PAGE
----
Tom Temin: Got it. With 52 work roles, no wonder you need a galaxy map to show them all. But there are five distinct yet complementary skill communities. I’m reading from the site here. What are those?
Nancy Limauro: They basically depict the five main areas in which all the different communities within the framework fall across. And I do want to make the point to that. I don’t want to gloss too much over this that the workers framework covers all cybersecurity work, not just in the federal government it’s all cybersecurity work. But however, we worked with an interagency group chaired by CISA, DoD and Veterans Affairs to identify those tasks the most important from a federal government perspective. So you can do a little toggle on the tool to go from all to federal corps. Those are the ones that are most important from a government perspective. So there’s two different ways to look at it, which is pretty cool we thought. So anyway, back to the communities. As I said, there’s five main areas these skill communities: IT, cybersecurity, cyber effects, cyber Intel, and cross functional. So IT those are the programmers, the network administrators, testing, analysis, everything from building websites to data analysis. Cybersecurity covers IT system defense and security, testing and analysis of the protection of the data systems and information. Cyber effects that covers threat warning and analysis, partner integration and target analysis to ensure for conducting cyber operations. Cyber Intel is what it sounds like. It’s the cyber information collection and analysis in support of operations.
Tom Temin: So that could be people inside a security operation center, or even a network operation center.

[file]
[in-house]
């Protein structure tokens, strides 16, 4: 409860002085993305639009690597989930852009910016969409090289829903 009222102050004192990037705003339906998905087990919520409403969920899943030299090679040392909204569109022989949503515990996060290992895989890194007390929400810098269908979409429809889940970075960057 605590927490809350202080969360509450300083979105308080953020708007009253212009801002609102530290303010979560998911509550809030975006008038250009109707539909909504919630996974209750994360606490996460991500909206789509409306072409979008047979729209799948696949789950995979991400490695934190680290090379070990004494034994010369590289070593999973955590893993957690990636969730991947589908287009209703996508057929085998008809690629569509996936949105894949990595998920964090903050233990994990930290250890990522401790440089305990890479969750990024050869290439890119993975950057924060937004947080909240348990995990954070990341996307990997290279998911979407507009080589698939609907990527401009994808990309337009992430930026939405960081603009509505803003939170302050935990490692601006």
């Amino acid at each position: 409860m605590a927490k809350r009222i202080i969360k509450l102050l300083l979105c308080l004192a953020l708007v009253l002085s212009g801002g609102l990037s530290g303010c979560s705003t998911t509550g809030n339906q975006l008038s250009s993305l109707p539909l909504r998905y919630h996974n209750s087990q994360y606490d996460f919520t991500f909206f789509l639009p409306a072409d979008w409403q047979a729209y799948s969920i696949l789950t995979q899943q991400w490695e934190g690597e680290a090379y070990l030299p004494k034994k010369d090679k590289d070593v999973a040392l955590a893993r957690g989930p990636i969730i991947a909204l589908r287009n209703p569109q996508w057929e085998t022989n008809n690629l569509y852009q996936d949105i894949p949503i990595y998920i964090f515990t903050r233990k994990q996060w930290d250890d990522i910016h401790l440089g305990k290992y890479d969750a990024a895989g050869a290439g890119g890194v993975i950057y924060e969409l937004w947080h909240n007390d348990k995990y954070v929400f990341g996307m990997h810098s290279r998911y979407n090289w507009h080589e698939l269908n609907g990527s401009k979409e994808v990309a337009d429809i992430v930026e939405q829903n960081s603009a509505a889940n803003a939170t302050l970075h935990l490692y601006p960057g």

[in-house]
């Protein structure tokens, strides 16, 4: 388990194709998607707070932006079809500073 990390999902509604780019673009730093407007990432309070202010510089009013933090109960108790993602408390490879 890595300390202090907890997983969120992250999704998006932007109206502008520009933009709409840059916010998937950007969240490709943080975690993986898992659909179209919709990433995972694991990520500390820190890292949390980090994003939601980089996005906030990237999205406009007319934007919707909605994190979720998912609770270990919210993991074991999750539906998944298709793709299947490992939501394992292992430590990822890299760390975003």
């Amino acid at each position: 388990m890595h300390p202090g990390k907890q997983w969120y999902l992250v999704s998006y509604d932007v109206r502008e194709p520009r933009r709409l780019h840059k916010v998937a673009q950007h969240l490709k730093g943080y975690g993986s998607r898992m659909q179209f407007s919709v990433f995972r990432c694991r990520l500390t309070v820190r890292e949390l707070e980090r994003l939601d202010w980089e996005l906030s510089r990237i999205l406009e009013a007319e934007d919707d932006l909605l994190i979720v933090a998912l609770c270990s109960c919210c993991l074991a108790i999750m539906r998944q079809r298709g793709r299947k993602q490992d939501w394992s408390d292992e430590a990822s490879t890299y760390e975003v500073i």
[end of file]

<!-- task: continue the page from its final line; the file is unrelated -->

Nancy Limauro: Most definitely. And then the last one that’s cross functional. And these are the roles and is to really get into all the policy work. It’s not the technical, these are the roles that aren’t the hands on keyboards, let’s support and enable effective cyber operations. So think things like legal planning, development, acquisitions, all those other policy roles. Me, I’m here talking to you I’m not back in the skiff computer.
Tom Temin: Got it. Well, we let people out of the skiff occasionally if they want to come on the show. And can this tool be used in reverse? That is to say, can agency management and every agency has a need for cybersecurity workforce, can they use it to help plan the workforce they’ll need based on the framework and the 52 work areas and so on?
Want to stay up to date with the latest federal news and information from all your devices? Download the revamped Federal News Network app
Nancy Limauro: Most definitely. So again, this tool is really for everyone, as I said, it’s not for only for end users, those are the people seeking the information to plan the careers, but it’s also for management, as you said, to determine what skills they might need in their workforce, what positions that they need to fill, what improvements can be made by their business or their organization, and what improvements can be made by their individuals in their workforce to make sure that all of their needs are me.